- With Mayo Clinic oncologist
Edward T. Creagan, M.D.read biographyclose window
Edward T. Creagan, M.D.Edward Creagan, M.D.
"The magic of the electronic village is transforming health information. The mouse and keyboard have extended the stethoscope to the 500 million people now online." — Dr. Edward Creagan
The power of the medium inspires Dr. Edward Creagan as he searches for ways to share Mayo Clinic's vast resources with the general public.
Dr. Creagan, a Newark, N.J., native, is board certified in internal medicine, medical oncology, and hospice medicine and palliative care. He has been with Mayo Clinic since 1973 and in 1999 was president of the staff of Mayo Clinic.
Dr. Creagan, a professor of medical oncology at Mayo Clinic College of Medicine, was honored in 1995 with the John and Roma Rouse Professor of Humanism in Medicine Award and in 1992 with the Distinguished Mayo Clinician Award, Mayo's highest recognition. He has been recognized with the American Cancer Society Professorship of Clinical Oncology.
He describes his areas of special interest as "wellness as a bio-psycho-social-spiritual-financial model" and fitness, mind-body connection, aging and burnout.
Dr. Creagan has been an associate medical editor with Mayo Clinic's health information websites and has edited publications and CD-ROMs and reviewed articles.
"We the team of (the website) provide reliable, easy-to-understand health and wellness information so that each of us can have productive, meaningful lives," he says.
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Sept. 21, 2010
Knowing when to retreat
By Edward T. Creagan, M.D.
The marathon is a race of 26.2 miles. There are no short cuts in training. If you don't invest the training time, you might finish the race but your results won't be pretty and you might well end up injured. The cornerstone of marathon training is at least two long runs of approximately 20 miles each.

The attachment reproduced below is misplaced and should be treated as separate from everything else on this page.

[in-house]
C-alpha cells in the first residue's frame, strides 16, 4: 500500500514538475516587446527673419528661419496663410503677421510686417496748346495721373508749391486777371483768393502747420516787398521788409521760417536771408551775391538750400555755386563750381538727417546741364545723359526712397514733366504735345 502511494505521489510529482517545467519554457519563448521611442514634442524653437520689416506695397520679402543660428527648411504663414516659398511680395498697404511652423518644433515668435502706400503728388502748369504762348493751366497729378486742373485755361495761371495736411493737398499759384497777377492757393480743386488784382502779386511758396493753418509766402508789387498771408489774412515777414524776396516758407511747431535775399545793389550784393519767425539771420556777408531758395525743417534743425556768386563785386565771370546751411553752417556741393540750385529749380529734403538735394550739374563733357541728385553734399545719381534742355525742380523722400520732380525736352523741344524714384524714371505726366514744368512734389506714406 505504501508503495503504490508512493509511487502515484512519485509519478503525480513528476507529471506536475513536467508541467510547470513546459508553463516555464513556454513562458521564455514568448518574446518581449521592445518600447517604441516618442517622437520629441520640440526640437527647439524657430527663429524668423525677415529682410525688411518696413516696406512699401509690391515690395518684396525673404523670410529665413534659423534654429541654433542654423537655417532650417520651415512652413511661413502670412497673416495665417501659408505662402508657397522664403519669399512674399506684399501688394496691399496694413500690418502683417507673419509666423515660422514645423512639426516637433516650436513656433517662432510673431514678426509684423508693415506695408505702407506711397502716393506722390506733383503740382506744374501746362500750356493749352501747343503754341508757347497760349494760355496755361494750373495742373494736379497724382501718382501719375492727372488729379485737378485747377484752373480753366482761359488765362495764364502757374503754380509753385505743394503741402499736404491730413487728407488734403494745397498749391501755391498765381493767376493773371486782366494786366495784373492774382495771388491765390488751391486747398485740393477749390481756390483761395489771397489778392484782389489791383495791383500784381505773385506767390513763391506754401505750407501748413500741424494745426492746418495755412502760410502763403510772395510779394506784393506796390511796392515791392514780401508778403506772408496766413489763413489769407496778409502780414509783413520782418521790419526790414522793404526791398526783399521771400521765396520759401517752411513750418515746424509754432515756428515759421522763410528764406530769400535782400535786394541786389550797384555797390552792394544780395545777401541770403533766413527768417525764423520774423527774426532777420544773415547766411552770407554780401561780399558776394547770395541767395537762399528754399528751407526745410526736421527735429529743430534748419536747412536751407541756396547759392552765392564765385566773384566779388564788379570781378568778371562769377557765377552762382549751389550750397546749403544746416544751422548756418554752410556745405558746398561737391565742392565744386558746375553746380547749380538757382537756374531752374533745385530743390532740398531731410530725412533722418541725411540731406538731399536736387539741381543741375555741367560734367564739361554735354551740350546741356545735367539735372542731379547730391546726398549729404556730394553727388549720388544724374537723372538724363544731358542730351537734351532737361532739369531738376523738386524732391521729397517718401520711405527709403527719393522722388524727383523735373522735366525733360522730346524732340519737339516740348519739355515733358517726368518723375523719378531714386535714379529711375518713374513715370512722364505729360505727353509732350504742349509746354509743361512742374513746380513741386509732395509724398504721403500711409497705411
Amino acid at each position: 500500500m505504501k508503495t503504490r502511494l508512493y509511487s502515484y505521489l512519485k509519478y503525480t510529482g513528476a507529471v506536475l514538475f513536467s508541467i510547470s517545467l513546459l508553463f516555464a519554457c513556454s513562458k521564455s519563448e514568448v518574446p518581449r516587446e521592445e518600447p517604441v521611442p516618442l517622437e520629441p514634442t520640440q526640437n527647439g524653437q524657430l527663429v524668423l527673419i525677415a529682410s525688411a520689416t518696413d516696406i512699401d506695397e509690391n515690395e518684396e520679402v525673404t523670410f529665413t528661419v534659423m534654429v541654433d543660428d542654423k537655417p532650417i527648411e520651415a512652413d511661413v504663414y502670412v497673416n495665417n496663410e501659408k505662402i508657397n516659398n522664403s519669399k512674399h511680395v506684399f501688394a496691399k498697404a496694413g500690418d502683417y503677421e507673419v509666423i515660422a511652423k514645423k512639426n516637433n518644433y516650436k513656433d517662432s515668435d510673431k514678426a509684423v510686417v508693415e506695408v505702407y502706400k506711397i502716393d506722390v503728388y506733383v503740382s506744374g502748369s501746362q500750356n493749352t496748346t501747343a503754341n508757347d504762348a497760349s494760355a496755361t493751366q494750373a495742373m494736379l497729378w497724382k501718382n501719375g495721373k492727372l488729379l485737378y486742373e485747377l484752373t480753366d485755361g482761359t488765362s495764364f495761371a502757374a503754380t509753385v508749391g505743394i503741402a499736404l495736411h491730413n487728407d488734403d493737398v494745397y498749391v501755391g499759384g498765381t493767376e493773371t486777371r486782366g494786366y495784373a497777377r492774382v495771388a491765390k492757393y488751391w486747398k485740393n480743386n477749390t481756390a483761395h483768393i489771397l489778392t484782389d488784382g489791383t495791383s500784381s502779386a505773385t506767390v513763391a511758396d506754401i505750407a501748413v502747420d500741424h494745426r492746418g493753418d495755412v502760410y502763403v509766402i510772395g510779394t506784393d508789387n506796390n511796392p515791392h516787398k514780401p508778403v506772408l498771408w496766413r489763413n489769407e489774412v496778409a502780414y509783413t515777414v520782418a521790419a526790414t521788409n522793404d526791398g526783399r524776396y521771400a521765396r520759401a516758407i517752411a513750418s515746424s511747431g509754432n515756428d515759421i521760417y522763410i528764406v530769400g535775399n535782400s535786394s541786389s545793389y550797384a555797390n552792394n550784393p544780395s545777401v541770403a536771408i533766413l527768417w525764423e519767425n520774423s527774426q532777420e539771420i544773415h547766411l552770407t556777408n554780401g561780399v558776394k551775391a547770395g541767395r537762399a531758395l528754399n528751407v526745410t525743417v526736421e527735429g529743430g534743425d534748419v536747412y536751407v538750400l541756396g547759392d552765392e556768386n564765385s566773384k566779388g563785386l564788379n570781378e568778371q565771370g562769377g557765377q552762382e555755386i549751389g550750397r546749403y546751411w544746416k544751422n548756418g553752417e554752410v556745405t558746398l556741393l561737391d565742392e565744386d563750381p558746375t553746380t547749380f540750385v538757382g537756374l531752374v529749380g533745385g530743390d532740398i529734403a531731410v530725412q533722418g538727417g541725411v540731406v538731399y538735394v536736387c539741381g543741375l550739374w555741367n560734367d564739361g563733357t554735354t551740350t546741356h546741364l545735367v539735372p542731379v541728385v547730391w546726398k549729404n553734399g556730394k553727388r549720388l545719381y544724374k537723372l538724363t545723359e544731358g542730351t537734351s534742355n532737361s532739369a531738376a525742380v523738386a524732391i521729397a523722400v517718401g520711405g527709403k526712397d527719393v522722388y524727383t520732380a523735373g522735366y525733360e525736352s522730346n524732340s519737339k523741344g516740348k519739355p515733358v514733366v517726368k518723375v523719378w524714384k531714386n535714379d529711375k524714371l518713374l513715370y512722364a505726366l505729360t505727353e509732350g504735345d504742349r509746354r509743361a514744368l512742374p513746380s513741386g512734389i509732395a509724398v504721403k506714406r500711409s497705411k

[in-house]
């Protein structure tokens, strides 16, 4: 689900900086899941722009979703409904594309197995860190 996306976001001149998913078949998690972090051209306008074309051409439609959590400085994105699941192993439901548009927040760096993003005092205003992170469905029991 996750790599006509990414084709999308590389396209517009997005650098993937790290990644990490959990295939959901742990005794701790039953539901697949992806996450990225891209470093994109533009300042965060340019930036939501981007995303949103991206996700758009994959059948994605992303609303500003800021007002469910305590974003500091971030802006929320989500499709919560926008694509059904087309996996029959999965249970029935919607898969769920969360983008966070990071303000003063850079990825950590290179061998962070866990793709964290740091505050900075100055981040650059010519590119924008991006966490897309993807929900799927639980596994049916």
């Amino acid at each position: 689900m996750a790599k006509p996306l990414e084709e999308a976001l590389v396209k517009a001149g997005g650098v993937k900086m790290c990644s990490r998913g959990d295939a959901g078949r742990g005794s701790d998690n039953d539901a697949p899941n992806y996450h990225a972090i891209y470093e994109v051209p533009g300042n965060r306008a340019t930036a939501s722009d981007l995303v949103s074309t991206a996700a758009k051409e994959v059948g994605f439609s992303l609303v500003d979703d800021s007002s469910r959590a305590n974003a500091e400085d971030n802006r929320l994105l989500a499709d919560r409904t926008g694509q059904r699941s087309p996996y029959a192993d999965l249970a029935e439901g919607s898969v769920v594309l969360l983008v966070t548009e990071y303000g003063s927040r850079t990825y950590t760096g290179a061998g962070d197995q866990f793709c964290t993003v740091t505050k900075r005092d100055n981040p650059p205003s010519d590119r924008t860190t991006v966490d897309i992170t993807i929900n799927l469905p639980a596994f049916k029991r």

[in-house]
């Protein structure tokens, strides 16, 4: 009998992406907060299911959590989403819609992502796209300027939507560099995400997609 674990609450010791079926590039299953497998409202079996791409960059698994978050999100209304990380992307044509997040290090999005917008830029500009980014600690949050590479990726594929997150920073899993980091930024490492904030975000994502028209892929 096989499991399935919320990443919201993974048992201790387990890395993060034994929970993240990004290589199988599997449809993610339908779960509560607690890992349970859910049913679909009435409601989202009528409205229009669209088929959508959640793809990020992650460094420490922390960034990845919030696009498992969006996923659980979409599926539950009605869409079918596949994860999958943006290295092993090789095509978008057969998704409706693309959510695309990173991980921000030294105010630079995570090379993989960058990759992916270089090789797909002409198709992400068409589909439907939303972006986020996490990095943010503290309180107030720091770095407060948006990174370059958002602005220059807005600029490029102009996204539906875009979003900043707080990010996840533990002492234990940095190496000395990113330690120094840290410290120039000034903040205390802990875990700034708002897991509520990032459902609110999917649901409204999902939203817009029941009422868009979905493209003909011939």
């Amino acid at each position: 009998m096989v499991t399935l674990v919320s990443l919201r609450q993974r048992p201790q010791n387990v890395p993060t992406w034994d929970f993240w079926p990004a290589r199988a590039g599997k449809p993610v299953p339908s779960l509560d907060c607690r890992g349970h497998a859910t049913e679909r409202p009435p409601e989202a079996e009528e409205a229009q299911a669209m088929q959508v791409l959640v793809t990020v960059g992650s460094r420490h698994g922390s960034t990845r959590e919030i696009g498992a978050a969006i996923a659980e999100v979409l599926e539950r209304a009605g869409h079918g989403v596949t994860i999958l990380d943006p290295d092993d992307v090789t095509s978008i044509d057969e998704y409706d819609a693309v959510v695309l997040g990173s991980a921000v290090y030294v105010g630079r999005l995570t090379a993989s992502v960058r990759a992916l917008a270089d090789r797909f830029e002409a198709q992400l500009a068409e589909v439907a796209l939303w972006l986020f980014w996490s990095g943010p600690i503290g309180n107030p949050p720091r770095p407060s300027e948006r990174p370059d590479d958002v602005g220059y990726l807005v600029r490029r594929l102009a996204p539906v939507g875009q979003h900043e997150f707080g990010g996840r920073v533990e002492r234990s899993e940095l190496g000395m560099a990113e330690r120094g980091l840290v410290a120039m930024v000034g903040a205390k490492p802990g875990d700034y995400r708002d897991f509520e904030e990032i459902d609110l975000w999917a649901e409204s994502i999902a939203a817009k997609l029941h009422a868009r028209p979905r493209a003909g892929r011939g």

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During one such run I hooked up with a woman in her early 60s who I knew but not very well. Talking with fellow runners takes your mind off the discomfort and creates a sense of camaraderie. As we ran, she shared with me some of her struggles:
- A thorny political situation at work that might jeopardize her future with the organization.
- An adult daughter struggling with mental illness who refuses to take her medications on a regular basis and who was charged with reckless driving.
- A husband who was forced into retirement and now struggles with his self-identity.
As we approached the 15-mile mark, I felt like Dr. Phil. I was compelled to say, "Okay, you have a lot of things on your plate. Some are fixable and some are not. What are you doing to take care of yourself?" Most people faced with that question fumble for a response. But not my running partner.
She made it crystal clear that she understands the value of self-care. She said she planned to spend five days alone at the family cabin to find some personal renewal. When she returned, she'd be better able to support her husband and daughter with their challenges.
I found her attitude very healthy. She understood that you can't give what you don't have. So the question is: What are you doing to take care of yourself?blog index